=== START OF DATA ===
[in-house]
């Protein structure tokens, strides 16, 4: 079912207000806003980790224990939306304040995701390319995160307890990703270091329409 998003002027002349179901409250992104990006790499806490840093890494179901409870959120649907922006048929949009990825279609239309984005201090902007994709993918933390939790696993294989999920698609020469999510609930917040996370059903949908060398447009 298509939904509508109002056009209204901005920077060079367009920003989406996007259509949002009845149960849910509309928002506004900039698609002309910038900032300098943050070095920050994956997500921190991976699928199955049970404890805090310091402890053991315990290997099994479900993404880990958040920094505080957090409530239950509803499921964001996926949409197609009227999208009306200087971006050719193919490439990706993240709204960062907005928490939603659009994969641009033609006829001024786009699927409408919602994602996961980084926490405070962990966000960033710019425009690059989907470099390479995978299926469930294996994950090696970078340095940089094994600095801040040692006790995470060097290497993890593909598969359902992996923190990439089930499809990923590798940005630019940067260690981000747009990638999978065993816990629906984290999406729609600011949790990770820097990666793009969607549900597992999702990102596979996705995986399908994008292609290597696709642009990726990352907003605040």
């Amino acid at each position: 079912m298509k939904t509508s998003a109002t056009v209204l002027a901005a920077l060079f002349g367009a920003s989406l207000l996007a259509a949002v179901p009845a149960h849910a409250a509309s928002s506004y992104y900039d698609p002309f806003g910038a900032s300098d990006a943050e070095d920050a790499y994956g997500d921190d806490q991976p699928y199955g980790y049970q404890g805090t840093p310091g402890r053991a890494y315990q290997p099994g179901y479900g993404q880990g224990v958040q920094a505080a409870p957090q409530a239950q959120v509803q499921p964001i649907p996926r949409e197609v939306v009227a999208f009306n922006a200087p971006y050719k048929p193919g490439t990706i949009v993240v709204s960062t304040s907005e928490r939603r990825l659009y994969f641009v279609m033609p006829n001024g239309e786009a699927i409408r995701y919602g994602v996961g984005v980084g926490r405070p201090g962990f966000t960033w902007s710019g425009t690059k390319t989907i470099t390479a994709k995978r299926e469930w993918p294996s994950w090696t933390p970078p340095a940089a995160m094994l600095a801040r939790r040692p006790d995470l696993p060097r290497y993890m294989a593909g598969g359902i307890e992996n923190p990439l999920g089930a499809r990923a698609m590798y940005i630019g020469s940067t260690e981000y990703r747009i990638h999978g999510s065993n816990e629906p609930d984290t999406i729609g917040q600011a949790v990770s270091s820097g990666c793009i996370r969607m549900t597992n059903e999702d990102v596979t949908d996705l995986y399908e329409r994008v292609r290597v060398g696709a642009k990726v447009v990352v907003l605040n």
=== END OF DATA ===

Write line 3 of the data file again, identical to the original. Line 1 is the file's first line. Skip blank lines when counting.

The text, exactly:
């Amino acid at each position: 079912m298509k939904t509508s998003a109002t056009v209204l002027a901005a920077l060079f002349g367009a920003s989406l207000l996007a259509a949002v179901p009845a149960h849910a409250a509309s928002s506004y992104y900039d698609p002309f806003g910038a900032s300098d990006a943050e070095d920050a790499y994956g997500d921190d806490q991976p699928y199955g980790y049970q404890g805090t840093p310091g402890r053991a890494y315990q290997p099994g179901y479900g993404q880990g224990v958040q920094a505080a409870p957090q409530a239950q959120v509803q499921p964001i649907p996926r949409e197609v939306v009227a999208f009306n922006a200087p971006y050719k048929p193919g490439t990706i949009v993240v709204s960062t304040s907005e928490r939603r990825l659009y994969f641009v279609m033609p006829n001024g239309e786009a699927i409408r995701y919602g994602v996961g984005v980084g926490r405070p201090g962990f966000t960033w902007s710019g425009t690059k390319t989907i470099t390479a994709k995978r299926e469930w993918p294996s994950w090696t933390p970078p340095a940089a995160m094994l600095a801040r939790r040692p006790d995470l696993p060097r290497y993890m294989a593909g598969g359902i307890e992996n923190p990439l999920g089930a499809r990923a698609m590798y940005i630019g020469s940067t260690e981000y990703r747009i990638h999978g999510s065993n816990e629906p609930d984290t999406i729609g917040q600011a949790v990770s270091s820097g990666c793009i996370r969607m549900t597992n059903e999702d990102v596979t949908d996705l995986y399908e329409r994008v292609r290597v060398g696709a642009k990726v447009v990352v907003l605040n």